I have a question.
“I volunteer on my church’s committee to help the unemployed in our congregation. I want to know how we can reach out to the unemployed and ask them to help with things around the church without insulting them. Recently our facilities manager asked me to help him engage the unemployed in some major tasks in our facility. The catch is some of our unemployed are embarrassed to be identified.”
from Leslie in St. Louis
Thanks, Leslie, for your question. It’s certainly an appropriate one for this time we find ourselves in. I don’t have any pat answers, but am happy to share some thoughts.
I think the key is in the phrase you used: “reach out to the unemployed.” Reaching out is caring. But if a church’s goal is to get the unemployed to do things, you’re simply using them. People know when they’re being used, and they generally don’t respond well to it. Plus it’s certainly not God-pleasing.
To do this well, you’ll need to work with your pastor and other leaders so that when you contact them, you are aware of what resources are available through your church. When you meet with them, it is to find out what kind of help they need: some food from the food pantry, or a night of free babysitting so they can go out on a cheap date, or prayer support for specific needs, or whatever. In that context, it is appropriate to also ask:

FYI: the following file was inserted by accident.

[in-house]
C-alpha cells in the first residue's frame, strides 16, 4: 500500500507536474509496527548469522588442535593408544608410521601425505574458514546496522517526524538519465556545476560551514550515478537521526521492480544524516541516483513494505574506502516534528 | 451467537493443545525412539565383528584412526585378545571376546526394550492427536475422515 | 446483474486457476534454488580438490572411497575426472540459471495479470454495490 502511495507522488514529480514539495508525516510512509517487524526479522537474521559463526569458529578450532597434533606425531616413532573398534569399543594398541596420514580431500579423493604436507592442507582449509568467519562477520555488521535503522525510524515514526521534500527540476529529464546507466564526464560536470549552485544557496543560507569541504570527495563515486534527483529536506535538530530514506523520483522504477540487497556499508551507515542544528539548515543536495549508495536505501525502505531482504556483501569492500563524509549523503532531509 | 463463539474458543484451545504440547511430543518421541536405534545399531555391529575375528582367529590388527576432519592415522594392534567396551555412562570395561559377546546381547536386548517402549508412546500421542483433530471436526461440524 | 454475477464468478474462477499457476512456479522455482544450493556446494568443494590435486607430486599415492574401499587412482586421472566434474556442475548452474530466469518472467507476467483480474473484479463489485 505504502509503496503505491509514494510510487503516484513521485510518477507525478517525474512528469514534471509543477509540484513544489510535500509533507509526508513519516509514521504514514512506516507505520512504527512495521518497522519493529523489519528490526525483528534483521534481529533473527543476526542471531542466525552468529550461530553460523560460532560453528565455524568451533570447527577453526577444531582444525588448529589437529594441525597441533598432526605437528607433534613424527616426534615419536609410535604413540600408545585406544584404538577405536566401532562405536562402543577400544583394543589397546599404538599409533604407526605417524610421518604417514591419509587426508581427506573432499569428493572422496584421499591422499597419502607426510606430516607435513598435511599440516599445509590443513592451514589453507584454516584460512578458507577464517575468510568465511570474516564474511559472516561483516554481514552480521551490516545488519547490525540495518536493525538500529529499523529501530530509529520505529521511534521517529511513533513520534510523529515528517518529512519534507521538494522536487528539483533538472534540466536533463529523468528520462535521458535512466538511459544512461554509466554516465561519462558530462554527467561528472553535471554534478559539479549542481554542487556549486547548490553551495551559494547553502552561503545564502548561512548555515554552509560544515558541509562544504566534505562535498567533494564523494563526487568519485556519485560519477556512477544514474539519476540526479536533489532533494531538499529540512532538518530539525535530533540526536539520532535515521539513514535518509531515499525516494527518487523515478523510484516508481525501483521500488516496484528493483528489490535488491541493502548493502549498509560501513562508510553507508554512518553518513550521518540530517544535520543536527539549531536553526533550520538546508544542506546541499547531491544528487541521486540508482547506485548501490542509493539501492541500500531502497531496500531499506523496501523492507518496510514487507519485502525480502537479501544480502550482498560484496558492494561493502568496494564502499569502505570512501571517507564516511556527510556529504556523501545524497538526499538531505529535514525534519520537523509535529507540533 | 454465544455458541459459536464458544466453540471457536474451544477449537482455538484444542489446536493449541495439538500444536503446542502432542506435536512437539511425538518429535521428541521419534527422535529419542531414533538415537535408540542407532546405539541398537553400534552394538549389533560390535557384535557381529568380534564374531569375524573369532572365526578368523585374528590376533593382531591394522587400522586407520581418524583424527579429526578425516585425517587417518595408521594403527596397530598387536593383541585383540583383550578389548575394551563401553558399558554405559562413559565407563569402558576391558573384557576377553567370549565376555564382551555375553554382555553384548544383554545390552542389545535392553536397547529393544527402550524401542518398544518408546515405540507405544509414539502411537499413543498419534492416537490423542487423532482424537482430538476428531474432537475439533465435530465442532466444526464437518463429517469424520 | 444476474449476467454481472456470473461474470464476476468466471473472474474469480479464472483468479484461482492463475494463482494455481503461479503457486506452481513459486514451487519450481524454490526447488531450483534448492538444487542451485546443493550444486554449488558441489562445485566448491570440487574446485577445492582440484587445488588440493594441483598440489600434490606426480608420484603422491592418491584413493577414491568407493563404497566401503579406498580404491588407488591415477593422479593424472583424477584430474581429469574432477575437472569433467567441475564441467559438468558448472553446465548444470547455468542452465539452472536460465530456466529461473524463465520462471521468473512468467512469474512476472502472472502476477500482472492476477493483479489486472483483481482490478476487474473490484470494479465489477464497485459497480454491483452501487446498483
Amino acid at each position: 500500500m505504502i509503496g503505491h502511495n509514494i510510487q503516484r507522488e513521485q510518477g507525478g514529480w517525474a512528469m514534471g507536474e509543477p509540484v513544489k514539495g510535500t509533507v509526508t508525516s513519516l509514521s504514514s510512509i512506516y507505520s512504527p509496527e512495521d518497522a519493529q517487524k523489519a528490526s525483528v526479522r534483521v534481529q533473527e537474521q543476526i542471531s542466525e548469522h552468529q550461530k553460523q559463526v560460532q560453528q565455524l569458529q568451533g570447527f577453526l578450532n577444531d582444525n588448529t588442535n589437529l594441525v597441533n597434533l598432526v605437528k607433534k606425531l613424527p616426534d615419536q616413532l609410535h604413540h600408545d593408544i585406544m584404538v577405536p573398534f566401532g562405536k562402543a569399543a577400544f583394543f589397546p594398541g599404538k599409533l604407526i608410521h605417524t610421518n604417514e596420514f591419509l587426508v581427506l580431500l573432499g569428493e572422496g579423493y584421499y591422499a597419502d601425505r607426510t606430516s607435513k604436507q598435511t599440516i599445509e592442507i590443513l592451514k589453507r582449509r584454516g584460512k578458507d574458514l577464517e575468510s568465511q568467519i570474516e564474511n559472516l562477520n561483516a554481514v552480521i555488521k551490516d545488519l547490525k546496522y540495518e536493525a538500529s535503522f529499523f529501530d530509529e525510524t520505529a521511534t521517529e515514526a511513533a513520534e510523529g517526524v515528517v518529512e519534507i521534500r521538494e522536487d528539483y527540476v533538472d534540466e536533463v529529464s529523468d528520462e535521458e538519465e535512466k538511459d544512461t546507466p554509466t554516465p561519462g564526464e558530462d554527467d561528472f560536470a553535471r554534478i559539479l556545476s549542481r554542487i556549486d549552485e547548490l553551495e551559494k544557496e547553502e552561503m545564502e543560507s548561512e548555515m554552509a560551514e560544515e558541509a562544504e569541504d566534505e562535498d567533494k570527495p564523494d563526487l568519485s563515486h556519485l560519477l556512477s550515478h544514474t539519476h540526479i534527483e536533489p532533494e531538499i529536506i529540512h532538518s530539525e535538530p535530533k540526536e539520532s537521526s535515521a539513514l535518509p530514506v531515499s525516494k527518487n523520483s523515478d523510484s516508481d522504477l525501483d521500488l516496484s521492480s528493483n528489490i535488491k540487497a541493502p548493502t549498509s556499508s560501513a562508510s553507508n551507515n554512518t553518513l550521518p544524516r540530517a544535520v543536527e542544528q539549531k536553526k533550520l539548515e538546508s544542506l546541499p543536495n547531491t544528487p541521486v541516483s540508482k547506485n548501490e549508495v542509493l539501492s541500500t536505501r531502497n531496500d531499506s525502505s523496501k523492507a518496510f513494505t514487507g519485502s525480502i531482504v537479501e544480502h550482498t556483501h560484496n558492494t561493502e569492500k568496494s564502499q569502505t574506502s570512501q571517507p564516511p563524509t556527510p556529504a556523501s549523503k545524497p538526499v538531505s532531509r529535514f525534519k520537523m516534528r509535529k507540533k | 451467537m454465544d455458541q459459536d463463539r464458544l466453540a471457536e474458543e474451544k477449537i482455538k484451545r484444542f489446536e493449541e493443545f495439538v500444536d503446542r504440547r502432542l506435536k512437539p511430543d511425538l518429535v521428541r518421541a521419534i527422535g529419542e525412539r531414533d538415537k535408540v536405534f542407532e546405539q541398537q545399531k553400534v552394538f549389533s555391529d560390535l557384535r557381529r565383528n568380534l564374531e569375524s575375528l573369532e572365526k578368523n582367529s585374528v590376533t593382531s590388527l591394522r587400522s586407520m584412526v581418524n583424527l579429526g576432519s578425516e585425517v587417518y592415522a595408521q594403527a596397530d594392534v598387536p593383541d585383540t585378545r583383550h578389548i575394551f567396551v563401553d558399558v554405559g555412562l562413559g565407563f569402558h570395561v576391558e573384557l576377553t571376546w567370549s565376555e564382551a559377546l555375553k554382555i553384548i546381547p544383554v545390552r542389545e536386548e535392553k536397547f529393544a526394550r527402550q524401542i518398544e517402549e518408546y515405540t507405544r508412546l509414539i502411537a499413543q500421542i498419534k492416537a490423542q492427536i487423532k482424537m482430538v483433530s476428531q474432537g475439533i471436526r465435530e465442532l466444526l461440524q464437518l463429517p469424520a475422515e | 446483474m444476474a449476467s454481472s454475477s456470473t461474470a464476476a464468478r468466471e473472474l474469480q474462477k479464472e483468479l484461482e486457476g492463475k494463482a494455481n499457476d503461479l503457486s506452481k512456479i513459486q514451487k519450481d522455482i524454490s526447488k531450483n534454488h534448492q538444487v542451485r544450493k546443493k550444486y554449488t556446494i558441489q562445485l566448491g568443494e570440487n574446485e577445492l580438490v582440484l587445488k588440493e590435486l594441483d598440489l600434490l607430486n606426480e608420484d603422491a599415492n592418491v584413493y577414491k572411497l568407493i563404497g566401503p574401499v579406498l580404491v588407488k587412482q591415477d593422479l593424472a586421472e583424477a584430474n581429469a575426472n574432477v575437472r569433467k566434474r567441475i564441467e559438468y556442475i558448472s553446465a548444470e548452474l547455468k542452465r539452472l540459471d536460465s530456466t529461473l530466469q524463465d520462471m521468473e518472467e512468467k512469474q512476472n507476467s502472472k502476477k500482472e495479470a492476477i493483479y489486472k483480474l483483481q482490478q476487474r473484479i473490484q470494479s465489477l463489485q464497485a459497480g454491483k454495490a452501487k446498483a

“We’re wondering if would it be helpful to you to have some meaningful work to do as you are job hunting? If it works for you, it would also be a way to help others. Here are some options . . . Or I can work with you to find something that fits your skills and interests.” All this would be done individually and privately to avoid embarrassment. It might work well for the pastor or someone from a care committee to first meet with the unemployed person, and then to bring you in if the person is interested in volunteering.
An unemployed person is hurting and worried. This is a time to reach out in love and concern and support. Volunteering can be a way for them to feel useful and productive again, when it’s something they choose to do.
I’d be interested to hear how it goes, Leslie. I know it’s not easy to balance the “we care about you” and the “we could sure use the help” attitudes. All we can do it try our best and let God lead.
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